The problem, as the post points out, is that major food companies do not deal directly with thousands of smallholders, but via intermediaries such as NGOs or local agents and it is these organisations the companies see as their suppliers. However, they have now become aware of how the farmers themselves depend on them and how any changes in the supply chain which might be normal in most markets could be devastating for people farming a few acres in a developing country.

There is no easy answer to this dilemma, but the fact is that the profit-driven invisible hand of the market has done a great deal of good for probably hundreds of thousands of small-scale farmers who now have a profitable outlet for their produce. The problem some of them might face if food companies move on without there being the prospect of alternative buyers is a consequence of their current success.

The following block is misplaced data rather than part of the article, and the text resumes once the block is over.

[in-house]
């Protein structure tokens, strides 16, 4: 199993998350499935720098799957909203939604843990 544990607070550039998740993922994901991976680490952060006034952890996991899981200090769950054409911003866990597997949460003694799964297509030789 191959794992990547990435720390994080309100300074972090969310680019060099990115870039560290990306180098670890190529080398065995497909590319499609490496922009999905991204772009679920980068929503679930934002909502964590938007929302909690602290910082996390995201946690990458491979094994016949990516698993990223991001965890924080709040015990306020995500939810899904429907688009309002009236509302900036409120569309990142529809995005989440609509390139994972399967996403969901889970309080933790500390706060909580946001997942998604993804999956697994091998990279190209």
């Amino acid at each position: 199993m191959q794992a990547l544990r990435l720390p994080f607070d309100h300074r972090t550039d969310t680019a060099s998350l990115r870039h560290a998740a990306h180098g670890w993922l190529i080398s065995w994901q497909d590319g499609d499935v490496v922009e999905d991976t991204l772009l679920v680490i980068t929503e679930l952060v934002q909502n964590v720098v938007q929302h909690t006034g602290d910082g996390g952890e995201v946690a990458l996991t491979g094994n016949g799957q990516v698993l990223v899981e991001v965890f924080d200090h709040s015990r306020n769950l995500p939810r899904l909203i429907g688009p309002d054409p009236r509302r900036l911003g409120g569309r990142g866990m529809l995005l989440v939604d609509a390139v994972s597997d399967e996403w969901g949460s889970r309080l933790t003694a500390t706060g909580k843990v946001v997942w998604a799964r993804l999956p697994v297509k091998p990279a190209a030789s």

The role the state or charities have to play is to cushion vulnerable people from these shocks and facilitate their access to alternative markets. International food companies are aware of the responsibility they bear and certainly don’t want to be blamed for the loss of livelihoods in low-income countries. Today’s international businesses do have a human face, but diverting them from their primary role of making a profit by providing for consumer needs will do no-one any good.

But there are alternative views of the food chain. Take, for example, the thoughts of Jeremy Rifkin given at a fringe event at the recent Forum for the Future of Agriculture in Brussels (High tech farming and green food chain). Rifkin is concerned about the inefficiencies of the food chain and, while promoting the use of sensor technology to drive what he calls connected agriculture, has two primary messages: that agriculture should become both more local and greener.